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Once installed, Autopilot will start monitoring the metrics endpoints for various events as configured via the Application Policy CRDs. When a trigger condition has been met, Autopilot will take a corrective action, as defined by the Application Action CRD.

With a complete set of policies installed, it is expected that Autopilot can ensure the overall health and performance of an application that it is monitoring.

Examples of what Autopilot can do

When monitoring stateful applications, the persistent volume's health and performance has a lot to do with the overall application health. The following two examples focus on how Autopilot can monitor the salient parameters from a Postgres deployments metrics and take action on the persistent volume in order to guarantee the healthy operation of Postgres.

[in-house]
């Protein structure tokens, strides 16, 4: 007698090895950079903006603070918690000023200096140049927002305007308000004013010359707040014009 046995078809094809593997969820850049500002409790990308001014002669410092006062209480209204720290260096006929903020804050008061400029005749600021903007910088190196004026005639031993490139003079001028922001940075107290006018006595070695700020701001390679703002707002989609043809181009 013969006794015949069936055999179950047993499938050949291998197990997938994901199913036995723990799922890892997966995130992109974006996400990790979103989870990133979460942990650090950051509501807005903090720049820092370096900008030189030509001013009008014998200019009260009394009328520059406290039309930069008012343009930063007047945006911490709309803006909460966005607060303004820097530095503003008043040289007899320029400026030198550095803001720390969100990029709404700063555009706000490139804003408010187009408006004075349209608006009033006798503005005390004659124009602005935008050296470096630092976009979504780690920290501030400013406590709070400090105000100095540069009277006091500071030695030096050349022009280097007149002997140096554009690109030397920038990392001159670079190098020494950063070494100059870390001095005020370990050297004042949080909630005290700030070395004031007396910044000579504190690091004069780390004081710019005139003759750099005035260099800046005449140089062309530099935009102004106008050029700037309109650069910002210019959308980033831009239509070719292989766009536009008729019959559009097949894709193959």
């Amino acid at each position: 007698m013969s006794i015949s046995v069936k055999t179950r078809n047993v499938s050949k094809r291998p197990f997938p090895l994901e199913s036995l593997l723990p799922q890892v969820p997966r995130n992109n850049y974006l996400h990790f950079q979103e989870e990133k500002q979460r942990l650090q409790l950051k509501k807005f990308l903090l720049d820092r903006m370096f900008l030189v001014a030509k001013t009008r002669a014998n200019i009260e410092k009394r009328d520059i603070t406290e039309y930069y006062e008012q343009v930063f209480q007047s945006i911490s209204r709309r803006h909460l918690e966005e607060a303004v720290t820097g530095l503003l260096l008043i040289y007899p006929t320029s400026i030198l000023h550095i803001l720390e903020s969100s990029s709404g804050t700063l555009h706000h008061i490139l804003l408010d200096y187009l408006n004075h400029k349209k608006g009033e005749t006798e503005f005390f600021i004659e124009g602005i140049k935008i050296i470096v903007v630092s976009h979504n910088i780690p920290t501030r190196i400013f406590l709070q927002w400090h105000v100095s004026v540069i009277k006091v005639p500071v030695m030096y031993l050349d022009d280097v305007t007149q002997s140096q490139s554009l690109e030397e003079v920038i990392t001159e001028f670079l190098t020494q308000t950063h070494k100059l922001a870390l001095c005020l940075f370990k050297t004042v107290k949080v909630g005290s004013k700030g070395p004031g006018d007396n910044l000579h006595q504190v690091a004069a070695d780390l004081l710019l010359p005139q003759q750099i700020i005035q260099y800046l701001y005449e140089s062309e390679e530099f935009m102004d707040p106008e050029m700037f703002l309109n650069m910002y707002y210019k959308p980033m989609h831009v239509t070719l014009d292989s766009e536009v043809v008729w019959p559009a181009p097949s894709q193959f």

Automatically resizing a Postgres volume

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In this example, a Postgres deployment's persistent volume is about to run out of space. Normally, this would cause the POD to go into a not ready state, and Kubernetes would not know how to take action to this. In order to prevent application downtime, Autopilot takes corrective action and automatically resizes the PVC.

Automatically reacting to higher latencies from a Postgres deployment